Written by Antony Mason
© Joseph Jeanmart/Whybelgium.co.uk
The weapons of the Napoleonic Wars caused atrocious wounds. Cannonballs were capable of taking a man’s head clean off; canister (grapeshot) and musket balls would shatter limbs and smash into soft tissue. The artillery caused most wounds, mainly to legs.
The prime treatment for damaged limbs was amputation, with a saw, with the victim held down by orderlies. A tourniquet was applied to shut off the blood supply, severed arteries were tied with thread, a flap of skin was sewn over the stump, then bandaged. There was no anaesthetic – that was first introduced in the 1840s – and little understanding of hygiene and infection. Nonetheless, survival rates were reasonably good: 60–75% for amputated legs, for instance. Musket balls and shrapnel could be extracted by forceps, and it was vital also to remove shredded uniform cloth and mud that entered the body with them, to prevent gangrene. Serious wounds to the abdomen tended to be fatal.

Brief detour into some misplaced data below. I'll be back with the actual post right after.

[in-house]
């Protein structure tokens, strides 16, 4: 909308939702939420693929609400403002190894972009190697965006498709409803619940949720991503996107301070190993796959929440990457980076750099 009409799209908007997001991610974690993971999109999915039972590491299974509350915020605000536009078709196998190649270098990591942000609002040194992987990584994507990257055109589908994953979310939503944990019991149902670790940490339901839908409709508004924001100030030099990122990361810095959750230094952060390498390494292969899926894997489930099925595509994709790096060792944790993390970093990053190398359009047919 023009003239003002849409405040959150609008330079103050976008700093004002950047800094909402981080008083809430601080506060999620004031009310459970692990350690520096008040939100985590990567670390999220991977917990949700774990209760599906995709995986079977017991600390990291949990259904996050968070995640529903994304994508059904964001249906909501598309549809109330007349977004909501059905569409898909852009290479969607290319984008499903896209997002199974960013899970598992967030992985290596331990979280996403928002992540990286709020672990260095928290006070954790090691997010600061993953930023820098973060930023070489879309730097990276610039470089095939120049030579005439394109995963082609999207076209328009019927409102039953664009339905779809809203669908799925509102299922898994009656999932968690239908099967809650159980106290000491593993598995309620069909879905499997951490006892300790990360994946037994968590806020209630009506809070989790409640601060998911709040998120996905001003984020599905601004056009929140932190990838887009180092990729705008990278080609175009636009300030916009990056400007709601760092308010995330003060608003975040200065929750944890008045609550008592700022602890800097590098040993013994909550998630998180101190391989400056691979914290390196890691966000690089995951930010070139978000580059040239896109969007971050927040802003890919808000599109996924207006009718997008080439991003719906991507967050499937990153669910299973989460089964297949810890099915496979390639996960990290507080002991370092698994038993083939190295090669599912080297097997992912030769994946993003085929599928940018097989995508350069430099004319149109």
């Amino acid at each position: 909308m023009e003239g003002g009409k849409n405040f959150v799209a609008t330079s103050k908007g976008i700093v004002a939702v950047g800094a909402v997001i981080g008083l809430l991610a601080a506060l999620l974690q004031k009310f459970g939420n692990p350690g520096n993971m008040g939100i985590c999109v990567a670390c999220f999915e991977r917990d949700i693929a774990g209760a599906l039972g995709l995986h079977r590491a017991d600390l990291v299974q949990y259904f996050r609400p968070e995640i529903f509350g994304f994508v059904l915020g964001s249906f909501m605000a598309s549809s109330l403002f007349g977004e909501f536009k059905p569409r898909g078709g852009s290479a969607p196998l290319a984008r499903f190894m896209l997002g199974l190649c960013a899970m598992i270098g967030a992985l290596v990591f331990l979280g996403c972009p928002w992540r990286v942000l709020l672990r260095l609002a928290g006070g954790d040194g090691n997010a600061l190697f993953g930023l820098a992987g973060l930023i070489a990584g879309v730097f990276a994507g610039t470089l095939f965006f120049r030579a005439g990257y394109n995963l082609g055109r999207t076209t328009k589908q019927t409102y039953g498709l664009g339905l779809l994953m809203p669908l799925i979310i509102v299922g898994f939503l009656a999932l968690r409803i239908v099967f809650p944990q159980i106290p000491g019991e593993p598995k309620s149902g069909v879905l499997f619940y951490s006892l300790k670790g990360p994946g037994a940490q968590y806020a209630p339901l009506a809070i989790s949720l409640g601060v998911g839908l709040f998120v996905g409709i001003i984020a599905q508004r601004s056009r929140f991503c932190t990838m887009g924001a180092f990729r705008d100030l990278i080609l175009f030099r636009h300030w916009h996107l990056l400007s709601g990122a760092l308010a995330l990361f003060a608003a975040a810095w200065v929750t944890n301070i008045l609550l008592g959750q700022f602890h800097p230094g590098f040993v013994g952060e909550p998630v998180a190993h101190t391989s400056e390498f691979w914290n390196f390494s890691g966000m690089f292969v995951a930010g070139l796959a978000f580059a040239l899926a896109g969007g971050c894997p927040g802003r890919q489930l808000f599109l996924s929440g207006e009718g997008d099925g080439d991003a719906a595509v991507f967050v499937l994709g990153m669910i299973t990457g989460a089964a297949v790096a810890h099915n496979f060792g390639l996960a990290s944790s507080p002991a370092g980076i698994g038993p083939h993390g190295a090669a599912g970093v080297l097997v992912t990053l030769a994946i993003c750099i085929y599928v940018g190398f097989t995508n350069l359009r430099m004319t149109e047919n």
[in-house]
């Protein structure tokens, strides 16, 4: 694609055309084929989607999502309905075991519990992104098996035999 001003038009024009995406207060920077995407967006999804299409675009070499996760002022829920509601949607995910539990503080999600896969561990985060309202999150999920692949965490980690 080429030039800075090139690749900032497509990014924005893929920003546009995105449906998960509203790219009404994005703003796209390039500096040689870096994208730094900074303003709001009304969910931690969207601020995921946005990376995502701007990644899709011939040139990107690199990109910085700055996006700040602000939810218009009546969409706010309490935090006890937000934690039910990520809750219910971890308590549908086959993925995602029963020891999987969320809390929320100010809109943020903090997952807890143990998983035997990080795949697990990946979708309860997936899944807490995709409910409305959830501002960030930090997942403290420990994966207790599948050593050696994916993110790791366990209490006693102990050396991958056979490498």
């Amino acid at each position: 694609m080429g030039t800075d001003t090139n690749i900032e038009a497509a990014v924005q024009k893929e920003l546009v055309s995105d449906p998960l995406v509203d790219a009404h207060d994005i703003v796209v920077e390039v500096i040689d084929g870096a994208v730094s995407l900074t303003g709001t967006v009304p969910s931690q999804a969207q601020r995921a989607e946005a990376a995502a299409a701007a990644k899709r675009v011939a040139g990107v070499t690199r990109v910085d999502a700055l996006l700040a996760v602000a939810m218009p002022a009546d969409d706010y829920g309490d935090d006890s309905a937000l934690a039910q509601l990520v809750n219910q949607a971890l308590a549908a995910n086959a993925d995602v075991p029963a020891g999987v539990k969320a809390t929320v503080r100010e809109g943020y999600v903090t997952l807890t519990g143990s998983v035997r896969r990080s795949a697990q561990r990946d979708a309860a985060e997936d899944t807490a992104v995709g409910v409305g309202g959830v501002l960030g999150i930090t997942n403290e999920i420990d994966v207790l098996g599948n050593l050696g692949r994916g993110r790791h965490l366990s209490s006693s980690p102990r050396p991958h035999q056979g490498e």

The French were rather more advanced in battlefield medicine on account of the pioneering work of Dominique-Jean Larrey (1766–1842), Chief Surgeon to the French army from 1797 to 1815, who was present at Waterloo. He recognised that speed of treatment was a key factor in recovery, and so did everything to get wounded men off the battlefield as soon as possible. One of his contributions was the ambulance: a light carriage with a stretcher, attended by trained crews.
Surgeons worked for days after the Battle of Waterloo, treating thousands of wounded men. One of these was the 21-year-old Louis-Joseph Seutin (1793–1862), a Belgian doctor who had formerly served under Larrey in the French army. At Waterloo he was a surgeon for the Anglo-Allied forces, working in an improvised field station where he carried out 32 amputations in a day. Later he became famous as the father of plaster-cast bone-setting.
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